All posts by Rebecca Bowyer

Top 5 Easter Movies for Kids!

With the Easter long weekend upon us, why not cook up some popcorn and hot chocolate for the kids and settle in for an Easter movies night at home? It’s a great way to have a special Easter treat without breaking the bank.

There aren’t as many Easter movies as we’d like to pick from but some of the older ones are well worth a re-watch. There is, however, a slowly growing number of post-2000 Easter movies that will hold the attention of the little ones as well as being a bit of fun for mum and/or dad!

Here are our top picks for Easter movies to watch with your family:

Continue reading Top 5 Easter Movies for Kids!

What Works on Parent Talk Australia & What Doesn’t

reading

The types of articles we want to share:

Parent Talk Australia is only looking for great content that will be well recieved by our audience:

  • Informative: instructional how-to posts, recipes, craft projects, or detailing information on a certain topic of interest to parents.
  • Interesting or Thought Provoking: On topics that may be current news, opinion style pieces, things designed to make the reader think or feel strongly.
  • Heartfelt and Passionate: Fiery opinions, honest accounts of grief, “raw” stories with strong messages eg-“My PND experience”, “Dealing With Grief and Despair as a Mum” etc
  • Humorous: Funny, satirical, witty content does well.
  • Seasonal: Posts relating directly to seasonal events that match the above styles.
  • Giveaways are fine- but they need a really snappy intro to get people interested.
  • Articles you’ve written for other sites: These are fine to add as one of your posts in the schedule as long as they are on topic!

 

What doesn’t do well:

  • Personal story type posts eg things that you’d write to people who know you “Sally and I went to the shops and the park where we met up with Karen and little Sue…” Articles should address the reader as if you’ve never met. “My daughter and I went to the park and THIS AMAZING/TERRIBLE thing happened”- these do much better.
  • Round up style posts: People outside the blogging community don’t seem to interested in these even if you’ve compiled some awesome links.
  • Product reviews: for these to work, they need to be super well written and interesting with great photography.

Images:

Blog images are important! Eye-catching, attention-grabbing and part of what ultimately encourages someone to click through. Try to use clear, good quality images. Make sure your images are the right size for your theme and display correctly when your links are shared on Facebook. If they don’t, try running them through the facebook debugger tool.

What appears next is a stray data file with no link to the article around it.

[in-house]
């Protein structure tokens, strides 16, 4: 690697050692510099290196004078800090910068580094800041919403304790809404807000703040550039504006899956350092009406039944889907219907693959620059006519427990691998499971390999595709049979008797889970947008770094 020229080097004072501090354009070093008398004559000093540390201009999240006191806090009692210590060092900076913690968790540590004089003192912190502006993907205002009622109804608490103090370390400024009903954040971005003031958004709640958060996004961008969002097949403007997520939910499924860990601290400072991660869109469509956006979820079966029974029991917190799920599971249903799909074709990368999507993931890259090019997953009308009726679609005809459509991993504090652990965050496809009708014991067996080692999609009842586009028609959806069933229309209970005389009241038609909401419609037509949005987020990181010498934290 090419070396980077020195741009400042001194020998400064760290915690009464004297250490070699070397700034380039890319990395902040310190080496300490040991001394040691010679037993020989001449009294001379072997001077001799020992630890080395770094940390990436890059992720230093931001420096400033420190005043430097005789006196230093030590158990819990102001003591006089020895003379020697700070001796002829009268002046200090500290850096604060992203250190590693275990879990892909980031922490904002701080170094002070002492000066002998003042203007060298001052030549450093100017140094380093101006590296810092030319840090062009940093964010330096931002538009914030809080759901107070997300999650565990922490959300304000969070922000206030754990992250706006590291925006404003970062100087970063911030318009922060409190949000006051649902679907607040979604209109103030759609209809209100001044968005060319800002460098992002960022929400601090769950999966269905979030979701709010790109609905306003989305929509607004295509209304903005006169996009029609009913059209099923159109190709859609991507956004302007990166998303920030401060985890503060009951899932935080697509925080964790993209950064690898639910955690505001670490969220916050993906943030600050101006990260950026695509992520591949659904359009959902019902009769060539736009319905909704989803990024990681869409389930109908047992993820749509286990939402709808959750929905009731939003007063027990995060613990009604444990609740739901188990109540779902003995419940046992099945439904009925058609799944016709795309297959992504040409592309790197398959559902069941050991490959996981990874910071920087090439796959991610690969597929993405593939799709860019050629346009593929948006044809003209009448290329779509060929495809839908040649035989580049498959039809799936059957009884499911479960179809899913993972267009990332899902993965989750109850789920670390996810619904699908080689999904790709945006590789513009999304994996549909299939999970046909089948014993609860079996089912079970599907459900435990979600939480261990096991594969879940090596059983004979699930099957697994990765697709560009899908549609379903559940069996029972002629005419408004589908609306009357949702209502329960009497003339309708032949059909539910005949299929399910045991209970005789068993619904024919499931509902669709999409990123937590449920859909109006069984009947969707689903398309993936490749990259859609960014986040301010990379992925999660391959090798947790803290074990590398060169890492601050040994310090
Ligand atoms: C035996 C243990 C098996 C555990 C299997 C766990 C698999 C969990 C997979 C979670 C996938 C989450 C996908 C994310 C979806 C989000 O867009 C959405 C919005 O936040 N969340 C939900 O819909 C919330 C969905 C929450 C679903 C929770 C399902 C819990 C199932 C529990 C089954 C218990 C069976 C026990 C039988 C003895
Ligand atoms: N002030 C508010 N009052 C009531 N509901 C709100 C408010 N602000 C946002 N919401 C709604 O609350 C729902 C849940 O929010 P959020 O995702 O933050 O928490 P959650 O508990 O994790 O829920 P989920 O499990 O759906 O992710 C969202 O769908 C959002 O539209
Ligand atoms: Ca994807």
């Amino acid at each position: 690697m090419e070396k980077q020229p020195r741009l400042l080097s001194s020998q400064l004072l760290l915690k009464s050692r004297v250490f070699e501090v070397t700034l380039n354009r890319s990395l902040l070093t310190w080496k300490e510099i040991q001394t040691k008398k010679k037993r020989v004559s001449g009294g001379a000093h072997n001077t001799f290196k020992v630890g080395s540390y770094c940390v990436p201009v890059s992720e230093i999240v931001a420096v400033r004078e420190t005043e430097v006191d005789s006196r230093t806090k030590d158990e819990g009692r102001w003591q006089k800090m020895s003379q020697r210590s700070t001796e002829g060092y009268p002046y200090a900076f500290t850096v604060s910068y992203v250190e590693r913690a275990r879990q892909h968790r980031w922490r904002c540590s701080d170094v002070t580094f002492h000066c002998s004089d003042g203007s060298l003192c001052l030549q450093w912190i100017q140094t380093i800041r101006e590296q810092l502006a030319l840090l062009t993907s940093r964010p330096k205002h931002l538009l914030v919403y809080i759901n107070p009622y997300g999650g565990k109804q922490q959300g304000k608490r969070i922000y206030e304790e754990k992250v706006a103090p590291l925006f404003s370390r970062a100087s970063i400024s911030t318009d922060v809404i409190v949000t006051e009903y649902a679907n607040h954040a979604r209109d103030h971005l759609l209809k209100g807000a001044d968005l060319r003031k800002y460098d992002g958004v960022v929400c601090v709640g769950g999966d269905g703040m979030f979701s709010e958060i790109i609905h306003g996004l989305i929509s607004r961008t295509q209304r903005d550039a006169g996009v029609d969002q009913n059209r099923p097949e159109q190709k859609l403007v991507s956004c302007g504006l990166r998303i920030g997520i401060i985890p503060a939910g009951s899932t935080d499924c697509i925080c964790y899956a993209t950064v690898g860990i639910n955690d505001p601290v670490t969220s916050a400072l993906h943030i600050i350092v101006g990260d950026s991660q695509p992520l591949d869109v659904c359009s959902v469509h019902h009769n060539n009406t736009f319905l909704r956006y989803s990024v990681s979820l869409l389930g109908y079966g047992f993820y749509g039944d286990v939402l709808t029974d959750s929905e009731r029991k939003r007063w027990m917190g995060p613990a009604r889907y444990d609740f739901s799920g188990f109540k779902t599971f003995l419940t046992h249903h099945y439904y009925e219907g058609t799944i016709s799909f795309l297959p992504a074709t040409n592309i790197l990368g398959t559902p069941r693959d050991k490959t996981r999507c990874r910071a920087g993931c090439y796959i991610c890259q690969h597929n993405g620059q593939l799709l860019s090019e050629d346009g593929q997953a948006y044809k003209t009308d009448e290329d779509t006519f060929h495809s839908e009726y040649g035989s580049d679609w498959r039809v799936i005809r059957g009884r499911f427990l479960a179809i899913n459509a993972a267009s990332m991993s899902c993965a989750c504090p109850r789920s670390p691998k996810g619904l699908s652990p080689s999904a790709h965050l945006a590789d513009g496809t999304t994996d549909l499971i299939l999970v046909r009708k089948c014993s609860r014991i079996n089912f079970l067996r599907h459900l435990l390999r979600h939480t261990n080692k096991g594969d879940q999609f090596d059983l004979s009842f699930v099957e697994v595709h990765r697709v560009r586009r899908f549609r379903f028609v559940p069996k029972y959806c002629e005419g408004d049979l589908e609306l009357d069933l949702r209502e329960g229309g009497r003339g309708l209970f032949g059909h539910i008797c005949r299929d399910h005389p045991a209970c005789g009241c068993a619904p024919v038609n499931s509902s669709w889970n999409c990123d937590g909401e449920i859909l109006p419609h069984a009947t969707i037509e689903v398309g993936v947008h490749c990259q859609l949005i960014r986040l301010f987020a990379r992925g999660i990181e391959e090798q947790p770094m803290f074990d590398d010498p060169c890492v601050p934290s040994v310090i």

simplify create inspire - childbirth

Women giving birth – 5 mums tell their birth stories

It’s pretty normal to fear childbirth, especially if it’s your first time. One of the best ways to overcome fear is to find out what you’re actually afraid of. There are women giving birth all the time, all over the world so it can’t be that hard, right?

We asked 5 mums from Parent Talk Australia to share their birth stories in time for spring this year. The only similarity in all of them is that they ended up with a baby by the time it was over.

Whether you give birth vaginally or via caesarean; with medical intervention or pain relief or without – here’s a new saying about women giving birth for you:

A ‘good’ birth is one where mum and baby both survived the experience. The End.

We wish you well for your birth and hope that our stories help you feel more prepared. Remember – always your medical professional if you have any medical questions – Dr Google is not a reliable source!

We’d love to hear your birth story in the comments, and remember to join our mailing list to get more great posts in your inbox.

1. Sometimes nothing goes as planned

finding myself young - childbirthI was lying in bed awake early in the morning on the 25th of July. Pregnancy insomnia had been plaguing me for the past few weeks so being wide awake for no reason didn’t really phase me.

After a while I figured I should get up and go to the toilet, mainly just to pass time not because I really needed to go. While I was on the toilet I heard a pop sound, but nothing happened. I thought it was weird but then also thought I may have been imagining it in my delirious sleep deprived state.

So, I went back to bed to try and sleep. A few minutes later I felt really warm liquid literally coming out of me. At first again I thought maybe I’m just imagining this. But it continued to come out, like I totally thought I had flooded the bed.

I woke T up and thought finally this might actually be happening! Click to continue reading on Finding Myself Young…

2. Always trust your instincts

blue zone only - childbirthMy pregnancy was pretty normal (so I thought) I had the usual scans done, which all appeared normal according to the Sonographer.

For some reason I ALWAYS had that niggling feeling that something wasn’t right. I would lie in bed at night and struggle to picture a baby laying in the cot we had set up in the nursery.

My due date came and went, I had my OB appointment when I was 4 days overdue. She decided that because my BP was high and I hadn’t had a lot of fetal movement to induce me the following day.

YAY our son was going to be born the next day (wed 10/3/2004)

My OB broke my waters around 9am, put on the drip around 11am and labour slowly progressed.

Our son was FINALLY born at 6:09pm that day and we were elated!!

All was going well (or so we thought!!). Click to continue reading on Blue Zone Only…

3. Being induced and having an epidural is definitely not the end of the world!

SANses - childbirth storiesAbout a week prior to 30 April 2013, I had arranged with my gynae to have Zoie induced on 30 April. So we agreed, barring any accident that might happen, that I will admit after midnight on 30 April, hook up to be induced and should expect to see my baby that day itself.